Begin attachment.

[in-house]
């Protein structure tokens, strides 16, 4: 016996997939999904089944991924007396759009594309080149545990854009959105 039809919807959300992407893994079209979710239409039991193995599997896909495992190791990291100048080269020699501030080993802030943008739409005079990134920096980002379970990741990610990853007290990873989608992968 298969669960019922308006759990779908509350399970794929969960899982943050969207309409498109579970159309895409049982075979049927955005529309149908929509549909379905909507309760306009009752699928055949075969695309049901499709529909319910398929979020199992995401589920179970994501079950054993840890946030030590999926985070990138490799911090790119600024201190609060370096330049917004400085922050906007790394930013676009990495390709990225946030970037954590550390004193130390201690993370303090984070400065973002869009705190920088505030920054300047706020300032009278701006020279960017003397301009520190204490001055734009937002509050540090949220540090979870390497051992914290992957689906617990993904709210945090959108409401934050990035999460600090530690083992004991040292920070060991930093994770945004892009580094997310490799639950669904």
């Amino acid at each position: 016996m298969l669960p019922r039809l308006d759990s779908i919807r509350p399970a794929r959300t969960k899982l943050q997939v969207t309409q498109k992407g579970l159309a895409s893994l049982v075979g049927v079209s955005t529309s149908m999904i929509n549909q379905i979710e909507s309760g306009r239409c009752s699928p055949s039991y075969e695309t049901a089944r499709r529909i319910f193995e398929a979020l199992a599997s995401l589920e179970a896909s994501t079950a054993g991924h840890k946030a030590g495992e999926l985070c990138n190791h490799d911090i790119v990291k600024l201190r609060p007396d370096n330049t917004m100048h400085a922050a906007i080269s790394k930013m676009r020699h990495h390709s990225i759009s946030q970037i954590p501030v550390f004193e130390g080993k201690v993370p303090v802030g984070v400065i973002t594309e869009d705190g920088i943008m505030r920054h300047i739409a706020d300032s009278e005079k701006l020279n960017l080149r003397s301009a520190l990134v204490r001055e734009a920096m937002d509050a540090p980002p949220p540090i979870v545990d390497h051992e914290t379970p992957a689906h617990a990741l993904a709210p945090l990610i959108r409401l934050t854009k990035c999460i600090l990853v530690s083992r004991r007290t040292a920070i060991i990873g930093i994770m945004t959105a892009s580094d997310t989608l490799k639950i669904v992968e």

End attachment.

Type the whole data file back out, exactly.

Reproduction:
[in-house]
């Protein structure tokens, strides 16, 4: 016996997939999904089944991924007396759009594309080149545990854009959105 039809919807959300992407893994079209979710239409039991193995599997896909495992190791990291100048080269020699501030080993802030943008739409005079990134920096980002379970990741990610990853007290990873989608992968 298969669960019922308006759990779908509350399970794929969960899982943050969207309409498109579970159309895409049982075979049927955005529309149908929509549909379905909507309760306009009752699928055949075969695309049901499709529909319910398929979020199992995401589920179970994501079950054993840890946030030590999926985070990138490799911090790119600024201190609060370096330049917004400085922050906007790394930013676009990495390709990225946030970037954590550390004193130390201690993370303090984070400065973002869009705190920088505030920054300047706020300032009278701006020279960017003397301009520190204490001055734009937002509050540090949220540090979870390497051992914290992957689906617990993904709210945090959108409401934050990035999460600090530690083992004991040292920070060991930093994770945004892009580094997310490799639950669904």
């Amino acid at each position: 016996m298969l669960p019922r039809l308006d759990s779908i919807r509350p399970a794929r959300t969960k899982l943050q997939v969207t309409q498109k992407g579970l159309a895409s893994l049982v075979g049927v079209s955005t529309s149908m999904i929509n549909q379905i979710e909507s309760g306009r239409c009752s699928p055949s039991y075969e695309t049901a089944r499709r529909i319910f193995e398929a979020l199992a599997s995401l589920e179970a896909s994501t079950a054993g991924h840890k946030a030590g495992e999926l985070c990138n190791h490799d911090i790119v990291k600024l201190r609060p007396d370096n330049t917004m100048h400085a922050a906007i080269s790394k930013m676009r020699h990495h390709s990225i759009s946030q970037i954590p501030v550390f004193e130390g080993k201690v993370p303090v802030g984070v400065i973002t594309e869009d705190g920088i943008m505030r920054h300047i739409a706020d300032s009278e005079k701006l020279n960017l080149r003397s301009a520190l990134v204490r001055e734009a920096m937002d509050a540090p980002p949220p540090i979870v545990d390497h051992e914290t379970p992957a689906h617990a990741l993904a709210p945090l990610i959108r409401l934050t854009k990035c999460i600090l990853v530690s083992r004991r007290t040292a920070i060991i990873g930093i994770m945004t959105a892009s580094d997310t989608l490799k639950i669904v992968e």